Document Detail


Ascorbic acid in human seminal plasma is protected from iron-mediated oxidation, but is potentially exposed to copper-induced damage.
MedLine Citation:
PMID:  9308796     Owner:  NLM     Status:  MEDLINE    
Abstract/OtherAbstract:
The aim of this study was to assess the interaction of endogenous ascorbate with iron and copper ions in aerobic seminal plasma. The rate of ascorbate consumption was measured by high-performance liquid chromatography and by the concentration of its primary oxidation product, ascorbyl radical (Asc.-) detected by electron spin resonance spectroscopy. The modification in the levels of Asc.- was used to investigate non-invasively and in real time whether metal ions, either present in this fluid or exogenously added, were catalytically active. The Asc.- was detected in seminal plasma as well as in whole semen of all subjects and was unaffected by superoxide dismutase, catalase or metal chelators. These findings and the rapid decrease of Asc.- under nitrogen suggest that Asc.- is probably a result of non-metal-catalysed air auto-oxidation, a reaction generating low levels of reactive oxygen species. Loading of seminal plasma with either Fe2+ or Fe3+ up to a concentration of 50 microM did not increase, or increased only slightly, the rate of ascorbate oxidation. Taking into consideration the concentrations of iron-binding proteins in this fluid, these results suggest that seminal plasma possesses a 'physiological ligand(s)' able to maintain iron ions in a catalytically inactive form. Our results indicate that citrate, which is present in seminal plasma at very high concentrations (10-25 mM), is responsible for the inhibition of iron-dependent catalysis. On the contrary, the loss of ascorbate and the levels of Asc.- were significantly increased by the addition of physiologically relevant concentrations (1 microM) of copper ions (Cu2+ but especially Cu+). We suggest that seminal plasma is potentially exposed to copper-mediated oxidation, a finding that could be of importance in situations of increased copper-loading such as in some pathological conditions or in smoking subjects.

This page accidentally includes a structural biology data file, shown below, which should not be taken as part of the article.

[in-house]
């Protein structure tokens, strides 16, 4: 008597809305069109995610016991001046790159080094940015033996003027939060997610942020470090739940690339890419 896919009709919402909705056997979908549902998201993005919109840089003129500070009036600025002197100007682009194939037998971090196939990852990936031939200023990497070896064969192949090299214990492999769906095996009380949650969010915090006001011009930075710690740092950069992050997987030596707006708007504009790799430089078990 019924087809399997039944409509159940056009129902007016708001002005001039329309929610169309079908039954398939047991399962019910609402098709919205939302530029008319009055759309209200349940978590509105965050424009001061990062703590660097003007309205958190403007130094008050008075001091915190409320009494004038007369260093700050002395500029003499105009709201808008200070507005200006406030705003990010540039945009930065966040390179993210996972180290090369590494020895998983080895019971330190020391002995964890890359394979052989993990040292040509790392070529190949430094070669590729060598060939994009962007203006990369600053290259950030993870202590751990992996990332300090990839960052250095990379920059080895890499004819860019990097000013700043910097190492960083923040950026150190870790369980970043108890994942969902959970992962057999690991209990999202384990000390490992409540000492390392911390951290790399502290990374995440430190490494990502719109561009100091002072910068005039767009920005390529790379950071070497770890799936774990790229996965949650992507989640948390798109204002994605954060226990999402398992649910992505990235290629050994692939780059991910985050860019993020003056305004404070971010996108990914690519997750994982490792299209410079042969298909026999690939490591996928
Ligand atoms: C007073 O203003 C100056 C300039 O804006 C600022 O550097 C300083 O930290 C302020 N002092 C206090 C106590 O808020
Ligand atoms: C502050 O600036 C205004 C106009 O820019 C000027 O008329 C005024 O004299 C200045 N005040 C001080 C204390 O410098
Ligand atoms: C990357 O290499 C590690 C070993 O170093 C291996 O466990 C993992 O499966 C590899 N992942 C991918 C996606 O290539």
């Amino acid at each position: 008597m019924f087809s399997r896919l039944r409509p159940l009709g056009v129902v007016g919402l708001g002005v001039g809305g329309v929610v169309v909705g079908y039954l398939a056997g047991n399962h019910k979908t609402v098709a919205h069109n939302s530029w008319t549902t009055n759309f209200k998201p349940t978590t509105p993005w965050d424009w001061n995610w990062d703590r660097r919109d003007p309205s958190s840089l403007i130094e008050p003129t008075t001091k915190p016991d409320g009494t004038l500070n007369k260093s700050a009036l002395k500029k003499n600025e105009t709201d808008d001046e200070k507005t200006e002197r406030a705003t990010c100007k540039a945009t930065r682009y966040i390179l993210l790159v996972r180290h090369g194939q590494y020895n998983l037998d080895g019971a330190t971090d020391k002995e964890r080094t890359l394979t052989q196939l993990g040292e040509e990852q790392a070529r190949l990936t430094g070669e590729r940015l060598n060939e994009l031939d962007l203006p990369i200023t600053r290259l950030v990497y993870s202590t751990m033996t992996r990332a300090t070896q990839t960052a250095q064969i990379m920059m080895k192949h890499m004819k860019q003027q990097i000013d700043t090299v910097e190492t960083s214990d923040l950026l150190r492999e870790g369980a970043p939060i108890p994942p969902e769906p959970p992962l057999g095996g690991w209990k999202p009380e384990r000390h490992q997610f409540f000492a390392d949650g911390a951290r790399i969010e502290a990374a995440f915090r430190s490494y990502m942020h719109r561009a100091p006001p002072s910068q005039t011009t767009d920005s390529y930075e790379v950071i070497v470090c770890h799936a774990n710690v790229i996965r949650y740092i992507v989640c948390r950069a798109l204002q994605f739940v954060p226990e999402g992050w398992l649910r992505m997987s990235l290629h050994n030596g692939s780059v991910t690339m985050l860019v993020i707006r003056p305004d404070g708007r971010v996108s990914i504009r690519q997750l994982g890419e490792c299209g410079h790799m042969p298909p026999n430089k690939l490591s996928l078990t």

Authors:
A Menditto; D Pietraforte; M Minetti
Related Documents :
19237316 - A life-threatening paediatric case of acute autoimmune haemolytic anaemia (aiha) succes...
17197376 - No virological failure in semen during properly suppressive antiretroviral therapy desp...
11277876 - Inhibition of neutrophil chemotaxis by pig seminal plasma in vitro: a potential method ...
2222076 - Antisticking protein factors in buffalo blood serum.
2293556 - Relationship between dihydropyrimidine dehydrogenase activity and plasma 5-fluorouracil...
2440666 - A case of klinefelter's syndrome associated with hypothalamic-pituitary dysfunction cau...
Publication Detail:
Type:  Clinical Trial; Journal Article; Research Support, Non-U.S. Gov't    
Journal Detail:
Title:  Human reproduction (Oxford, England)     Volume:  12     ISSN:  0268-1161     ISO Abbreviation:  Hum. Reprod.     Publication Date:  1997 Aug 
Date Detail:
Created Date:  1997-11-20     Completed Date:  1997-11-20     Revised Date:  2006-11-15    
Medline Journal Info:
Nlm Unique ID:  8701199     Medline TA:  Hum Reprod     Country:  ENGLAND    
Other Details:
Languages:  eng     Pagination:  1699-705     Citation Subset:  IM    
Affiliation:
Department of Clinical Biochemistry, Istituto Superiore di Sanità, Roma, Italy.
Export Citation:
APA/MLA Format     Download EndNote     Download BibTex
MeSH Terms
Descriptor/Qualifier:
Ascorbic Acid / metabolism*
Catalysis
Copper / metabolism*
Electron Spin Resonance Spectroscopy
Humans
Iron / metabolism*
Male
Oxidation-Reduction
Reference Values
Semen / metabolism*
Chemical
Reg. No./Substance:
50-81-7/Ascorbic Acid; 7439-89-6/Iron; 7440-50-8/Copper

From MEDLINE®/PubMed®, a database of the U.S. National Library of Medicine


Previous Document:  Disintegration of chromosomes in dead sperm cells as revealed by injection into mouse oocytes.
Next Document:  Conservative management of azoospermia following steroid abuse.